• Transition Features. One feature is generated for each quadruple {s, s′, i, v}. The feature returns 1 if the current state is s, the previous state is s′, and binary feature i=v. Only those features which return 1 for some example in the training set are retained.
  • Examples of Parsing of Hierarchical Information.
  • The following provides results of experimental data with a collection of 522 ink files created in Windows Journal® (by the Microsoft Corporation) on a TabletPC. All these files contain substantial handwritten script showing interesting outline structures. The median and maximum numbers of lines in a block from this set are 15 and 66 respectively. Strokes in each outline block have been correctly grouped into words and lines. Each line is labeled with its depth and if it is a continuation: title lines are labeled as 0 or 0c, the rest lines are labeled as 1, 1c, 2, 2c and so on. Five examples are given in FIGS. 8-12.
  • The ground truth label for each line is shown as the only or first value in each label. The table may be partitioned into three sets: 371 for training, 75 for evaluation (observing if accuracy improves with the number of iterations) and 76 for final testing, roughly according to a 5:1:1 ratio. The following parameters are used in training: learning rate 0.2, decay rate 0.9 and number of iterations 10. The total number of filters used by the Collins model is 6058, which includes 57 raw line features, 228 “stacked” filters, 1135 binarized filters. The remaining filters are equally split between OBSERVATION and TRANSITION. All experiments were carried out on an Intel 3 GHz PC with 2 GB RAM. Training takes about 28 minutes for 446 examples. Decoding is fast, taking 0.9 seconds for the largest file (66 lines). Note that neither the training nor the decoding program has been optimized for speed, and none of the parameters has been finely tuned.
  • The inference of outline labels can be considered as a two component classification problem, one dimension being the depth and the other being the continuation status. When only the continuation dimension is concerned, the problem reduces to paragraph segmentation—labeling each line as 1 (paragraph start) or 1c (paragraph continued). Paragraph segmentation first is performed because finding paragraphs is a significant problem by itself and paragraph features can be very useful for outline classification. With good paragraph segmentation results available, outline features such as “is the line continuation of a list item” (Table 1 above) can be computed much more reliably. Also, there exists some correlation in the outline label set {0, 0c, 1, 1c, 2, 2c, . . . }—a 3c line becomes 3c largely because it follows a 3 line but otherwise it is not much different from other continuation classes. Such correlation introduces a certain amount of ambiguity into the outline classification results. The paragraph segmentation results are not affected by the correlation and incorporating them into outline classification helps to alleviate the ambiguity.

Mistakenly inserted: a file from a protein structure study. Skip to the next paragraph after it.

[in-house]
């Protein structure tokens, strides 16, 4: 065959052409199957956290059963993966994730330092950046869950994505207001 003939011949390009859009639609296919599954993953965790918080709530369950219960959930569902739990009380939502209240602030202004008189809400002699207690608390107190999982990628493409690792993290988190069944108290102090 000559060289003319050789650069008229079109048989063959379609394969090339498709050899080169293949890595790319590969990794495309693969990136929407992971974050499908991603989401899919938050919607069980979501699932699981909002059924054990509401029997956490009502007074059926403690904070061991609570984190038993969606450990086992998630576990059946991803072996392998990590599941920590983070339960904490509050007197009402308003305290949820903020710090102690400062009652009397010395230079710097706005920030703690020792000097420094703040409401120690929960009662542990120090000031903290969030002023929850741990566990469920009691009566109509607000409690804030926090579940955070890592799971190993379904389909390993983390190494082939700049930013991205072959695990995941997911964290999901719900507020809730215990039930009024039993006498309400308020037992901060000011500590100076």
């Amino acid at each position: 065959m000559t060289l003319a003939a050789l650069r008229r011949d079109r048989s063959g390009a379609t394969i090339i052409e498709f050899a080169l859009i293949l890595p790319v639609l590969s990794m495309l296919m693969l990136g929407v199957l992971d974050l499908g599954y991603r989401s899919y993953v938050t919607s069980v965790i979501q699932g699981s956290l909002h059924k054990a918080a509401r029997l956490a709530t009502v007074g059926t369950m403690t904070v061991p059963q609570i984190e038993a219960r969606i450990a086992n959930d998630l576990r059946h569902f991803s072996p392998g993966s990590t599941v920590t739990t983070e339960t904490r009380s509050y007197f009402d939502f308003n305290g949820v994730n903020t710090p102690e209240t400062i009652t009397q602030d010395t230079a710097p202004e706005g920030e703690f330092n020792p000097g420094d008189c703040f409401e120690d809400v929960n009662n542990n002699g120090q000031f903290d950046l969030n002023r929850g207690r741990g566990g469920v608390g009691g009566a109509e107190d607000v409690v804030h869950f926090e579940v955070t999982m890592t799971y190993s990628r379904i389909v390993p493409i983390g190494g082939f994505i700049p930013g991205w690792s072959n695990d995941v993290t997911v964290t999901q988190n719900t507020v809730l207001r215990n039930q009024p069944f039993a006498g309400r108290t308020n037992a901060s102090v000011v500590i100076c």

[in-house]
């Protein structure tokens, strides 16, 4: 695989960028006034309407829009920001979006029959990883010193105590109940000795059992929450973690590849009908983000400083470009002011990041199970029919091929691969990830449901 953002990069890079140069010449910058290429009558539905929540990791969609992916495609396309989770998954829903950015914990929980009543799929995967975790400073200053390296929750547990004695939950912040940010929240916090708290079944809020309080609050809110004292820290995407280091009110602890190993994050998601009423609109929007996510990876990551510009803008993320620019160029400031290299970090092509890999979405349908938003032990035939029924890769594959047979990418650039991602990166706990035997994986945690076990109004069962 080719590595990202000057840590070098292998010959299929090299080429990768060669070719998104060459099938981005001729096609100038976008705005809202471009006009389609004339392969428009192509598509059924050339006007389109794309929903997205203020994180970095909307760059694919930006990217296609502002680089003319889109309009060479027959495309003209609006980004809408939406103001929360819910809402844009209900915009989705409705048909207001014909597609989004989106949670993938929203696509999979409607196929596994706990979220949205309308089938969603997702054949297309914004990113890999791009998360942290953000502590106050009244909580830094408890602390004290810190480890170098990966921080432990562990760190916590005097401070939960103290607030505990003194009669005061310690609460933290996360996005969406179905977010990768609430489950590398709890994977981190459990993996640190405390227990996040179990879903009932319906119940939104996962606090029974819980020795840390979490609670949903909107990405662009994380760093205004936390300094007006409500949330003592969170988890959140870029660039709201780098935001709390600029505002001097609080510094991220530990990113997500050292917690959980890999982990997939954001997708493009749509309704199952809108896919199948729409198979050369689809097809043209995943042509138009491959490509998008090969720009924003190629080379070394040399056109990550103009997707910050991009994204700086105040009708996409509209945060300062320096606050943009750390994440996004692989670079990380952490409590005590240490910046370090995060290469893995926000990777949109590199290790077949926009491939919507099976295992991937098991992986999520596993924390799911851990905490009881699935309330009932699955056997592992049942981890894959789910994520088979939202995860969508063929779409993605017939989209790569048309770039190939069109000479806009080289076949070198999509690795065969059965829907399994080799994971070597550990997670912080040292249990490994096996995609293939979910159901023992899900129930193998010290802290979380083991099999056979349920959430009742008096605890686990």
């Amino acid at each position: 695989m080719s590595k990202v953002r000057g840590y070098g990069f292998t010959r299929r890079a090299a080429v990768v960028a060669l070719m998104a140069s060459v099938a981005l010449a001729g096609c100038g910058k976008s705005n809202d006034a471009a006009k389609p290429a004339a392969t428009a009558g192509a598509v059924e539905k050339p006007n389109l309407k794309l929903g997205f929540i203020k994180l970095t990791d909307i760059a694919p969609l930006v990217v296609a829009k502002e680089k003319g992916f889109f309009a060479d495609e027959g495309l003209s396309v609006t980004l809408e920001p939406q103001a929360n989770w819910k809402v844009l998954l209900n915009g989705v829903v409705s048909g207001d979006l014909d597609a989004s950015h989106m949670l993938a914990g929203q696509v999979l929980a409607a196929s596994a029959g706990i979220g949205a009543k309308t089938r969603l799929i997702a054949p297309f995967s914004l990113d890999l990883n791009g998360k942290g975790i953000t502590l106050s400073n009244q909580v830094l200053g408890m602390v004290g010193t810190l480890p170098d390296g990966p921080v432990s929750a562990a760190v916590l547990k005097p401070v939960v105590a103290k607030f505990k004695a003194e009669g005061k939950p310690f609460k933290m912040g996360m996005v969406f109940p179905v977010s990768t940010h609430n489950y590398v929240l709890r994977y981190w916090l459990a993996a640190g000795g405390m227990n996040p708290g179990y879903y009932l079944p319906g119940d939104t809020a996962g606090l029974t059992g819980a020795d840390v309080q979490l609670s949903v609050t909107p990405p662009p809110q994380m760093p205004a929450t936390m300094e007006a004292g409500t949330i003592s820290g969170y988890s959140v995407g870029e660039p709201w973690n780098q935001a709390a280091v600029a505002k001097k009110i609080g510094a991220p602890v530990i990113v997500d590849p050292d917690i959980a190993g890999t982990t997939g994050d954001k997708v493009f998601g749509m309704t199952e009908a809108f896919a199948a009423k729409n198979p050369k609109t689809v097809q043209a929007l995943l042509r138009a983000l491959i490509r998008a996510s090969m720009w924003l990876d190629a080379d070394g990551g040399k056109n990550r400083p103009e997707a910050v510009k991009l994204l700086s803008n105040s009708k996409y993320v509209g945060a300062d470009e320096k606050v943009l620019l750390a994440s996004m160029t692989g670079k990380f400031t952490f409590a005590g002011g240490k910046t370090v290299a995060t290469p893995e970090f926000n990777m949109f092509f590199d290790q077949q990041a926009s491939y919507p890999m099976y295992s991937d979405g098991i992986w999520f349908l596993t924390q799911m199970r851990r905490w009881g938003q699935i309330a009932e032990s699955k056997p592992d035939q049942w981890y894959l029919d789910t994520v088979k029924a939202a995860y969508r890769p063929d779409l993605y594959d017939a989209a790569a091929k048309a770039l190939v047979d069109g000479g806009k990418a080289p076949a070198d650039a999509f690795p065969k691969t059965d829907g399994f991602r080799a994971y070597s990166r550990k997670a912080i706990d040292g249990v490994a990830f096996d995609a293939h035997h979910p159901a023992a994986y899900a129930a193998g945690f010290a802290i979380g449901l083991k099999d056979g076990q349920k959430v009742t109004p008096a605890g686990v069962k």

• Finally, compared to outline inference, paragraph segmentation is a more suitable test bed for the algorithmic framework because there is much less labeling ambiguity and there is more data relative to the number of classes and hence the results more truthfully represent the algorithm performance.
  • The following describes paragraph segmentation. The outline classification code can work directly on paragraph segmentation after mapping the ground truth labels from {0, 0c, 1, 1c, 2, 2c, . . . } to {1, 1c}. One may measure the error on each example by the percentage of misclassified lines. Three types of error statistics are summarized in Table 2. FIG. 7 is a plot of sorted errors on the 151 evaluation and testing examples. The curve remains low and flat except for a sharp rise towards the end, meaning that the algorithm performs fairly well on the majority of notes and errors concentrate on a very small set of cases.
    Training Evaluation Testing
    Number of examples 371 75 76
    Average percentage of misclassified 7.1 11.4 10.4
    lines
    Percentage of files having 0% 38.4 28.0 34.2
    error
    Percentage of files having 20% errors 88.2 80.0 84.2
    or less
  • When examining the failure cases, three factors emerged as the major sources of errors. The first is bullet detection error. The only misclassification in FIG. 9 is due to the arrow bullet not being recognized. The second cause is that currently the system does not consider interaction between the outline structure and the rest of the page. The errors around the middle section in FIG. 10 are largely due to the removal of the graphical strokes and annotation by the side (in the dashed polygon). The third cause is ambiguity without full recognition. This technique mainly relies on geometric features and it can only do as well as one browsing ink notes without carefully reading into the content. For example, FIG. 8 shows an example with no errors. At a glance, the results look right. However, once one reads the sentences, it becomes clear that the 5th and the 6th lines should actually be labeled as 1. Such ambiguous cases are hard to label as well as to infer. Refining features and collecting more training data may help disambiguate some of the cases.